Both Credit Suisse and UBS are considered systemically important in Switzerland and globally, and a combination may be subject to additional oversight and capital charges. Credit Suisse had around 50,000 employees at the end of 2022, including over 16,000 in Switzerland. It has investment banking units in cities such as New York, London and Singapore, an operations center near Raleigh, North Carolina, and employs thousands of people in technology in India and Poland. UBS has around 74,000 employees worldwide.
Any combination would likely result in substantial job losses on top of the more than 9,000 positions that Credit Suisse had already pledged to eliminate as part of its turnaround plan.
Credit Suisse has billions of dollars in deferred employee compensation and potential legal settlements, according to its financial statements. In January, it set up a capital release unit that, according to it, would take years to function.
Credit Suisse’s slide towards state assistance came after other banks and big investors pulled out of doing business with the Swiss lender last week. Other investment firms stopped dealing with the bank in the autumn as its years-old problems worsened, people familiar with the matter said.
Analysts have been concerned about wealthy clients pulling out of their money. Executives at other banks said they had received input from Credit Suisse clients in the past week.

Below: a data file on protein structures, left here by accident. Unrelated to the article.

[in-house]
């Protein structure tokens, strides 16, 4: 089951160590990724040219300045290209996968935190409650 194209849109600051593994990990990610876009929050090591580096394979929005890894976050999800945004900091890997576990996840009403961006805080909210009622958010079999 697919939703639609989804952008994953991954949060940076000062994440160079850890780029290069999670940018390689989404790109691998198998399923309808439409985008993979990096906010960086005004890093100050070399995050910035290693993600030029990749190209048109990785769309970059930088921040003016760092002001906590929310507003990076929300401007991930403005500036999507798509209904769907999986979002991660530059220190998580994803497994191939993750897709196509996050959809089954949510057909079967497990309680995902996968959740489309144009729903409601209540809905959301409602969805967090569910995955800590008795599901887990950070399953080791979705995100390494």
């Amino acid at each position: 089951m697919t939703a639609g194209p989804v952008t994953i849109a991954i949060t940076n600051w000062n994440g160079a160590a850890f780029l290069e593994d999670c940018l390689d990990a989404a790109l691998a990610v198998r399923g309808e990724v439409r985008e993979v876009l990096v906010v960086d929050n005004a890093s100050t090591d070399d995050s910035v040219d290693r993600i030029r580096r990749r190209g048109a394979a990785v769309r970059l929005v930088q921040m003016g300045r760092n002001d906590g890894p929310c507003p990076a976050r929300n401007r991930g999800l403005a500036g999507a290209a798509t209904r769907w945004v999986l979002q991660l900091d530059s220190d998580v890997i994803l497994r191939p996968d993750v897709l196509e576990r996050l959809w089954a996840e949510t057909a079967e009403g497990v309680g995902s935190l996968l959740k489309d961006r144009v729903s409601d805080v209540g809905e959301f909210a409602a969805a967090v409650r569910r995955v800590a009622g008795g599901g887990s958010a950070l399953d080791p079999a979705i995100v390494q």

The impact of a deal on broader financial markets will depend on the details and how much support, if any, regulators provide. Credit Suisse has more than $160 billion in long-term debt, some of which is classified as bailout instruments, which could be written off if regulators force the bank into restructuring.
Using UBS to save Credit Suisse marks a turnaround from nearly 15 years ago, when Switzerland bailed out UBS after it was stuck with billions in toxic assets in its US businesses. Credit Suisse refused state aid at the time and came out of the crisis stronger.
It has been hobbled by tighter financial regulations and costly deals with regulators. The bank went through a series of restructurings. Credit Suisse’s most recent management team, some who previously worked at UBS, have appealed for longer to prove they could turn things around.
—Patricia Kowsmann contributed to this article.